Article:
Announcement

Collapse
No announcement yet.

Water Profile Input Needed

Collapse
X
 
  • Filter
  • Time
  • Show
Clear All
new posts

  • Water Profile Input Needed

    Hi all,

    New pro brewer here. We're opening up in a few months and I'm looking at our water report. We have hard water here in SoCal and I always used RO water for home brewing. With this water profile, do you think I can make it work or should we just bite the bullet and get an RO system? Appreciate any and all advice.

    Click image for larger version

Name:	Water.PNG
Views:	140
Size:	69.8 KB
ID:	309211

  • #2
    It mainly depends on your brewing intention. And if the water in your local is drinkable, you can use it for brewing directly.

    Comment


    • #3
      I intend to brew a wide variety of beer styles and the water is drinkable. My main concern is the hardness and the bicarbonate level.

      Comment


      • #4
        Buying an RO system is a good option, More flexibility to play with different water profiles and beers.

        Thanks

        Comment


        • #5
          Lime treatment would be easier if you are technically oriented.

          Sent from my SM-G981U1 using Tapatalk

          Comment


          • #6
            Originally posted by Smudgepot View Post
            I intend to brew a wide variety of beer styles and the water is drinkable. My main concern is the hardness and the bicarbonate level.
            If so, in our experience, we think a RO system is more suitable. A single stage RO system can make water purity reach to 97%. It can meet your demands to brew varity of beer. Of course, if you want to control the various ion content, a two stage RO system is an option. The water purity reach to 99%, and you can add needed ion as your brewing demands.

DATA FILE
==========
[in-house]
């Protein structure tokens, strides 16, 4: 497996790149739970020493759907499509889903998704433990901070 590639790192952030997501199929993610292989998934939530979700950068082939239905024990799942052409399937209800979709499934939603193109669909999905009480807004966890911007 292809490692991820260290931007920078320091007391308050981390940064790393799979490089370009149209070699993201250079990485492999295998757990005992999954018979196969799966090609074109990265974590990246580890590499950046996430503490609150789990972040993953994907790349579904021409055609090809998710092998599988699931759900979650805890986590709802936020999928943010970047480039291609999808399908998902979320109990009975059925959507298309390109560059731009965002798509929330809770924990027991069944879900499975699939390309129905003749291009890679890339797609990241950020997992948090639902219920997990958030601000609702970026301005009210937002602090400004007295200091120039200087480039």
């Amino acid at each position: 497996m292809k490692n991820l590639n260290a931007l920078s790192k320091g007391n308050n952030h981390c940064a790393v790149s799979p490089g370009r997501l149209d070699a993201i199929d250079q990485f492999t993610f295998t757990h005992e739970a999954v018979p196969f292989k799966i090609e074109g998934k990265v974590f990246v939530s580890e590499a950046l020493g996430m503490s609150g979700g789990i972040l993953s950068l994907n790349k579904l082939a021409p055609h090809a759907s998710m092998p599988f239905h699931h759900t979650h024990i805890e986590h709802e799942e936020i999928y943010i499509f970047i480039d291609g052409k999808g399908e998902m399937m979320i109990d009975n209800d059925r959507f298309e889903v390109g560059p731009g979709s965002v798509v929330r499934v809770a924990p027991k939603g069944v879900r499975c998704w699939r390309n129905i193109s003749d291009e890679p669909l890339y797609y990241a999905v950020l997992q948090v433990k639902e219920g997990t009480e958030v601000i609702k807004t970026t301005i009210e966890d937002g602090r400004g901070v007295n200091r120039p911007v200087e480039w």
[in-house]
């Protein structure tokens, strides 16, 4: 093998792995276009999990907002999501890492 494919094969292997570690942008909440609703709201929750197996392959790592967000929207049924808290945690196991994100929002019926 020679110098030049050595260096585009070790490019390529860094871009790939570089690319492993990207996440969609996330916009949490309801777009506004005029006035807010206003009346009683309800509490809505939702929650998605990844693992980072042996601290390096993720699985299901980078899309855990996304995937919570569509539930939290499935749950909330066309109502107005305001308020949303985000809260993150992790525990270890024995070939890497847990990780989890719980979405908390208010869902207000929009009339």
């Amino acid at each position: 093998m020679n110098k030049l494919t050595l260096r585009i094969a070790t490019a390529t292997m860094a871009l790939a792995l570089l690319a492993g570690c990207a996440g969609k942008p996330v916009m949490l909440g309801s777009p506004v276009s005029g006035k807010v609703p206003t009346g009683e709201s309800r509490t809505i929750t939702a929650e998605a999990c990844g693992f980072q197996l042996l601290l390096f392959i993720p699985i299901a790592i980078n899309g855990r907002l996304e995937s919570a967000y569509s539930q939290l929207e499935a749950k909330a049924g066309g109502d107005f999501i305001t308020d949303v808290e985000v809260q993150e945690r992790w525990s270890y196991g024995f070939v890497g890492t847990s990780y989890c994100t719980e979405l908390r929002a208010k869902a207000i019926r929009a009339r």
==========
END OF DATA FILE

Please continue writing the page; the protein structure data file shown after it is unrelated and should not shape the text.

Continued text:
Comment


            • #7
              Your hardness is a bit low, and your alkalinity is high, for brewing water. You could add acid, or you could use an RO.

              If you are using City of Redlands water, you'll want to remove the chlorine (typically with a backwashing carbon tank).
              Your hardness will need to be reduced before you deliver that water to a boiler or instant water heater.
              The Redlands CCR also reports high levels of manganese, which you will need to treat.
              https://www.cityofredlands.org/sites...pdf?1624407570


              Russ
              Probrewer.com Advertising Supporter

              Buckeye Hydro
              Water Treatment Systems & Supplies
              www.BuckeyeHydro.com
              Info@buckeyehydro.com
              513-312-2343

              Comment

              Working...
              X